Use a strong password, which usually has at least 12 to 15 characters, upper and lower case letters and some symbols. You can use a password generator to make sure it actually is random (most humans can’t create a truly random password).

Once you have a crazy looking password — actually, lots of crazy-looking passwords, since you should never use the same password twice — you have to remember them. Unless you are a genius, this is not going to be possible. And since you shouldn’t let your web browser remember them, as that has security risks, you will need to write them down. Standard thinking used to be that you shouldn’t do this, but that opinion is changing; after all, the only way they can be stolen is if an actual human breaks into your house and finds your password book. Which, of course, you will have hidden.

Alternatively, you could use a cloud-based password manager like, although that suffered a small security “breach” in May 2011. Ultimately, if you can’t bear to have dozens of crazy passwords, at least make them all different. What you definitely don’t want to do is have one or two weak passwords for everything.

Always logout

At the end of your session, remember to sign out, especially on public networks or computers. Especially when you are doing anything involving money. But even if you’re not, it is a good habit to get into, and that includes Facebook, whatever email programs you use, and Google, which will track your every move when you are signed in. Do the same for your smartphone, and try to remember to routinely use the password lock.

Clear your cache

Again, a good habit to get into, if only to stop someone — for example, your children, or perhaps your spouse, or your colleagues at the clinic — from seeing in great detail everywhere you have been on the Net. Not that you have been anywhere embarrassing, of course.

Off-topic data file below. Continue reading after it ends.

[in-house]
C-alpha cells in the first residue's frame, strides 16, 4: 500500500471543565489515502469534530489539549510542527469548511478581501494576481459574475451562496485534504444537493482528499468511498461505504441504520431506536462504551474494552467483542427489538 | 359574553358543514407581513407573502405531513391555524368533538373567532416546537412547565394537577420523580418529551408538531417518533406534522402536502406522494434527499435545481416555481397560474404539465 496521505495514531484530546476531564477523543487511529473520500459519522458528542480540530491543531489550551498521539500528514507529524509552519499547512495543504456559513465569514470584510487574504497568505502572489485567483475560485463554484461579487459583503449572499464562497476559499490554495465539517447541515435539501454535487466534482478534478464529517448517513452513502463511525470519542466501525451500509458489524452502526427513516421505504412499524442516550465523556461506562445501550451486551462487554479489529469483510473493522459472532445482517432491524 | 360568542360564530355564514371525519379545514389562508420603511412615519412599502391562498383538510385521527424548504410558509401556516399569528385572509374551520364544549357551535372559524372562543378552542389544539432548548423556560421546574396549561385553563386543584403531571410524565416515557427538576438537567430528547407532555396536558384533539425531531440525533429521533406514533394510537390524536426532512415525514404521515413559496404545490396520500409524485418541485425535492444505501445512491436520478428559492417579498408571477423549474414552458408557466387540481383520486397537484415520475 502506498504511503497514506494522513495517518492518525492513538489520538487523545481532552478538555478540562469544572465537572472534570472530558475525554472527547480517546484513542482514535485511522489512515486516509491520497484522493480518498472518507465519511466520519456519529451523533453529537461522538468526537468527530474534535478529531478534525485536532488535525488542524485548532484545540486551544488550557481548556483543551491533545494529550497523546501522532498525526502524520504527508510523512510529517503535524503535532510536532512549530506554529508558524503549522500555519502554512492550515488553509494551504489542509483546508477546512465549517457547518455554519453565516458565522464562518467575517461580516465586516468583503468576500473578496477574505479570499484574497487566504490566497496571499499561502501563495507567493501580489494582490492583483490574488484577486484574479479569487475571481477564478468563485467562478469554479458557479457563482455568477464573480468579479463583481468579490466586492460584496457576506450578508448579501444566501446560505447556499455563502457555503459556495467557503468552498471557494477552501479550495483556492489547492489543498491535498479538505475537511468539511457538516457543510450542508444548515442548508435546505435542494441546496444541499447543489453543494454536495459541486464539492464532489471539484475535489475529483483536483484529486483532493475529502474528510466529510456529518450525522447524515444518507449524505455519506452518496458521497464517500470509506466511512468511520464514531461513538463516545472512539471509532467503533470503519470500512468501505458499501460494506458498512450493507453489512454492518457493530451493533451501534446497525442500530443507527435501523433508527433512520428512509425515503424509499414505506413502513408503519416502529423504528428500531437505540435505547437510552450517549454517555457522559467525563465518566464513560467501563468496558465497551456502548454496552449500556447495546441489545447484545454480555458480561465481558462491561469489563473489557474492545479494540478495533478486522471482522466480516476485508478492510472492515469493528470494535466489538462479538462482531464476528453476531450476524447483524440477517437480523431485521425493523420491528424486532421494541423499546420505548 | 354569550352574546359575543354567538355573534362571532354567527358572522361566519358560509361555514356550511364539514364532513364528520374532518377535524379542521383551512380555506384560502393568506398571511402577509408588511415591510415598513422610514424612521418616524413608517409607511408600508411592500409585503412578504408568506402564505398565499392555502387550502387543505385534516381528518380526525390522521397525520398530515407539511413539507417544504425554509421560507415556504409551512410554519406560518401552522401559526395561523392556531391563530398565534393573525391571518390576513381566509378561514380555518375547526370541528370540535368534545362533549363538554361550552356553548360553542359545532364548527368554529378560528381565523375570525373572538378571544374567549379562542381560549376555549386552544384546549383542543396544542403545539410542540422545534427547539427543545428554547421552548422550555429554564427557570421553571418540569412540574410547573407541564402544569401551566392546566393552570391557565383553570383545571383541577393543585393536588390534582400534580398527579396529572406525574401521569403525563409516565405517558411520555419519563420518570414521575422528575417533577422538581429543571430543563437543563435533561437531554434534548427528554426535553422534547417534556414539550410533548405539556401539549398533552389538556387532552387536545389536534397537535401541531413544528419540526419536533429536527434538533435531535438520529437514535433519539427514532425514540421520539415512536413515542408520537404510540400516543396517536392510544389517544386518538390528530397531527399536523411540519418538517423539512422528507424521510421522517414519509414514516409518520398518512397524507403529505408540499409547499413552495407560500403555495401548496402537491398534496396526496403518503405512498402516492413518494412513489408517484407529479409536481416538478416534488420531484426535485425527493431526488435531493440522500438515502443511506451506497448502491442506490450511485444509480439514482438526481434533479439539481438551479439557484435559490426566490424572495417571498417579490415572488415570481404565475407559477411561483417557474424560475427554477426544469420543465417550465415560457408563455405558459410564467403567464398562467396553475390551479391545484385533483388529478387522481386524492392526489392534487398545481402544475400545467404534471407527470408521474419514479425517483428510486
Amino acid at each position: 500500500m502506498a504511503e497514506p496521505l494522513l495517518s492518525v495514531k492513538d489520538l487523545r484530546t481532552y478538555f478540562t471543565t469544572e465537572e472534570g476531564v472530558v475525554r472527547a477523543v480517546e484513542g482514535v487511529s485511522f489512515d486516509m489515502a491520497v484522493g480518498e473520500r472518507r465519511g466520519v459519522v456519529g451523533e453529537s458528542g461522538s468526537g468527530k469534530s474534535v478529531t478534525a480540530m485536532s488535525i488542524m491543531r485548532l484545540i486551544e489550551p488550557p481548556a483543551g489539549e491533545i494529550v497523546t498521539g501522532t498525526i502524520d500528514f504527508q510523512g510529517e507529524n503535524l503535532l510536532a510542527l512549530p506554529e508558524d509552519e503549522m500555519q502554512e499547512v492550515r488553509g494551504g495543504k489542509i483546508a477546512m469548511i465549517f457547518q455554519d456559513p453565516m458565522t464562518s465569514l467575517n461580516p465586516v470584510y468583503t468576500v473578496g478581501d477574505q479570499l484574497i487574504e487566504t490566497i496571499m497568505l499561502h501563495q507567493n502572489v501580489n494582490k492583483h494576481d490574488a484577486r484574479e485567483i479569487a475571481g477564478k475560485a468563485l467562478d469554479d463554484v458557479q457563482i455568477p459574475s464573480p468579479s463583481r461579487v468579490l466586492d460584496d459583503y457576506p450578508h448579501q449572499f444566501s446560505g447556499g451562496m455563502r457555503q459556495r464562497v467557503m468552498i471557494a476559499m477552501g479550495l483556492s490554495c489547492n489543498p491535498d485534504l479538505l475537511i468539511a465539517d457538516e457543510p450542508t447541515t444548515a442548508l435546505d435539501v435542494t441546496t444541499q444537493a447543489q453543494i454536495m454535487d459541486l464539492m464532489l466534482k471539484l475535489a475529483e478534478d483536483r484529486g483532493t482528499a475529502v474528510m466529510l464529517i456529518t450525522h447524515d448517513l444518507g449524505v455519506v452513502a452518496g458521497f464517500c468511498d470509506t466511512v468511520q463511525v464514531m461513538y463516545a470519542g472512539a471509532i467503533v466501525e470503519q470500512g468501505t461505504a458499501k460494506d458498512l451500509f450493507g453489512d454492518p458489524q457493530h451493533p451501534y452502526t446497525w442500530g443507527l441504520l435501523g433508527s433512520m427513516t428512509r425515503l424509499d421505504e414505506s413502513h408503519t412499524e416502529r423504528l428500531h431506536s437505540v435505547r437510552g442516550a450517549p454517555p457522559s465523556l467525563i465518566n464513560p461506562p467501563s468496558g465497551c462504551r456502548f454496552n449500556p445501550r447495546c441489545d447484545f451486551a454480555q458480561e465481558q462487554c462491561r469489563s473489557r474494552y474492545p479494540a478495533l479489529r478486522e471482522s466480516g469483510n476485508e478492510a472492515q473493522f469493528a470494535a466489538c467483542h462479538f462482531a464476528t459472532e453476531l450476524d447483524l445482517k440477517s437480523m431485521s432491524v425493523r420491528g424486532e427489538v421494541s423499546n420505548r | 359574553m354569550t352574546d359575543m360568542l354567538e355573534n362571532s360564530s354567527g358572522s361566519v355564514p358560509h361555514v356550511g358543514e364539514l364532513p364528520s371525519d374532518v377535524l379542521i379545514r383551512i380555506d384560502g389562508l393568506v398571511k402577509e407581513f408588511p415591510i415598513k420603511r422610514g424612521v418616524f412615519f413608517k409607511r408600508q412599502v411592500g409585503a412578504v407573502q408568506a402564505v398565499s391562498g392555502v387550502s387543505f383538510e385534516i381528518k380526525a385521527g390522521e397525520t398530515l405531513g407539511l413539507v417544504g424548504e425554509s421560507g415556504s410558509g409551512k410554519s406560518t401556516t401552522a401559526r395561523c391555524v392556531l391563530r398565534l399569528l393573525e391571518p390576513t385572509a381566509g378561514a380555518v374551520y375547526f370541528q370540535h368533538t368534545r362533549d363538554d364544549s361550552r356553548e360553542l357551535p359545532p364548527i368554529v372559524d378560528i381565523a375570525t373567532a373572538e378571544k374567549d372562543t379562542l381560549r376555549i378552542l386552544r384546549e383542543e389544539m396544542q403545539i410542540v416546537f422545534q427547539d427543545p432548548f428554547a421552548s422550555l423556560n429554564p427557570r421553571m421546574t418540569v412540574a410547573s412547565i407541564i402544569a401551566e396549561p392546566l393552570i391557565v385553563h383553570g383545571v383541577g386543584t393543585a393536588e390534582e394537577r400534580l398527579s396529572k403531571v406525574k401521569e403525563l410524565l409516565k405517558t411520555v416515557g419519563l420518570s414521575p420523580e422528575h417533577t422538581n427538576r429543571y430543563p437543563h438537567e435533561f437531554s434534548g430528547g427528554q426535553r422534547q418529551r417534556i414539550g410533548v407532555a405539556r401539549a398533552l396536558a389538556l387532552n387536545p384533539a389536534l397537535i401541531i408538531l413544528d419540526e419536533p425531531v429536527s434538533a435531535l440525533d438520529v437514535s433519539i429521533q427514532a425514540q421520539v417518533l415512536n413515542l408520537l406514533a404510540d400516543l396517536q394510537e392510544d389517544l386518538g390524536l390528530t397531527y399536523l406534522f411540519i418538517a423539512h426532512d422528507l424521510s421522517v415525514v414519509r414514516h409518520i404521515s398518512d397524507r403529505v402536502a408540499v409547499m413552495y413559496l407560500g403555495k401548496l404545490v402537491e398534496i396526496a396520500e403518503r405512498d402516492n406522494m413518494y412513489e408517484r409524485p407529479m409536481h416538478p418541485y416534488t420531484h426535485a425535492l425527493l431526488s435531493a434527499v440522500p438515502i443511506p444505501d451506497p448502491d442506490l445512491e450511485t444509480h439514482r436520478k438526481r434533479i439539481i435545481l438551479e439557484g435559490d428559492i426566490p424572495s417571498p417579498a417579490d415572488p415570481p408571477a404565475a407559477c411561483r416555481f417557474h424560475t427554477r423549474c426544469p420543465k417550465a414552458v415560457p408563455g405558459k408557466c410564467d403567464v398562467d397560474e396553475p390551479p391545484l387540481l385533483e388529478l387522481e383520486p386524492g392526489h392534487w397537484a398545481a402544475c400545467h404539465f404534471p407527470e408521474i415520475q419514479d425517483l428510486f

Crumble your cookies

So-called Internet "cookies" are tiny pieces of code that all websites store on your computer. They make the Net go round, personalizing websites just for you. They also are how companies track you, following your every move. To be more private, delete them regularly.

Don’t worry, they’ll come back, unless you tell your browser to stop accepting them altogether or switch your browser to private mode, or "porn mode," as it is sometimes called. That may be a bit much for most people, though unless you really love seeing targeted ads, you should set your browser to not accept third-party cookies (the default setting in most browsers allows them).

Know the policy

Unless you opt out of using these two sites altogether, this is where you will be sharing most of your information. So you may as well acquaint yourself with their privacy settings, as tricky, annoying and ever-changing as they can be.